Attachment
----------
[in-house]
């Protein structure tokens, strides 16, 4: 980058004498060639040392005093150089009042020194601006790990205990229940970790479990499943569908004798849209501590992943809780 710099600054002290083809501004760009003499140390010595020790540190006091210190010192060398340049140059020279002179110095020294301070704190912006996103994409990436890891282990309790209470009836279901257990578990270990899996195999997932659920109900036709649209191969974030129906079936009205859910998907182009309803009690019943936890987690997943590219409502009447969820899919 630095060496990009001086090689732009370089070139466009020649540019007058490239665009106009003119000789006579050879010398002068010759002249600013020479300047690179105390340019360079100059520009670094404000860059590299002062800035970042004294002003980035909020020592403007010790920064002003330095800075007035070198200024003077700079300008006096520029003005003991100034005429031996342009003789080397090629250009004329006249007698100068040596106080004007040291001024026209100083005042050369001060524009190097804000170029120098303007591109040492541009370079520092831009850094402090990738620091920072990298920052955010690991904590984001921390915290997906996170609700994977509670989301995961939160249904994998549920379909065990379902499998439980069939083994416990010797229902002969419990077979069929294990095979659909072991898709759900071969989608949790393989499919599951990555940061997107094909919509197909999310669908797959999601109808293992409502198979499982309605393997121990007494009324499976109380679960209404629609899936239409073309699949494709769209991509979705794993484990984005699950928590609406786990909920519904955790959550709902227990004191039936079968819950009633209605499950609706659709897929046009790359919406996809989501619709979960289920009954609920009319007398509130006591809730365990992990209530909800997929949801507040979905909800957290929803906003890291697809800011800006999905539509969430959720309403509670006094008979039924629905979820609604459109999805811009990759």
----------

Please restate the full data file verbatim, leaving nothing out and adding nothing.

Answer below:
[in-house]
């Protein structure tokens, strides 16, 4: 980058004498060639040392005093150089009042020194601006790990205990229940970790479990499943569908004798849209501590992943809780 710099600054002290083809501004760009003499140390010595020790540190006091210190010192060398340049140059020279002179110095020294301070704190912006996103994409990436890891282990309790209470009836279901257990578990270990899996195999997932659920109900036709649209191969974030129906079936009205859910998907182009309803009690019943936890987690997943590219409502009447969820899919 630095060496990009001086090689732009370089070139466009020649540019007058490239665009106009003119000789006579050879010398002068010759002249600013020479300047690179105390340019360079100059520009670094404000860059590299002062800035970042004294002003980035909020020592403007010790920064002003330095800075007035070198200024003077700079300008006096520029003005003991100034005429031996342009003789080397090629250009004329006249007698100068040596106080004007040291001024026209100083005042050369001060524009190097804000170029120098303007591109040492541009370079520092831009850094402090990738620091920072990298920052955010690991904590984001921390915290997906996170609700994977509670989301995961939160249904994998549920379909065990379902499998439980069939083994416990010797229902002969419990077979069929294990095979659909072991898709759900071969989608949790393989499919599951990555940061997107094909919509197909999310669908797959999601109808293992409502198979499982309605393997121990007494009324499976109380679960209404629609899936239409073309699949494709769209991509979705794993484990984005699950928590609406786990909920519904955790959550709902227990004191039936079968819950009633209605499950609706659709897929046009790359919406996809989501619709979960289920009954609920009319007398509130006591809730365990992990209530909800997929949801507040979905909800957290929803906003890291697809800011800006999905539509969430959720309403509670006094008979039924629905979820609604459109999805811009990759």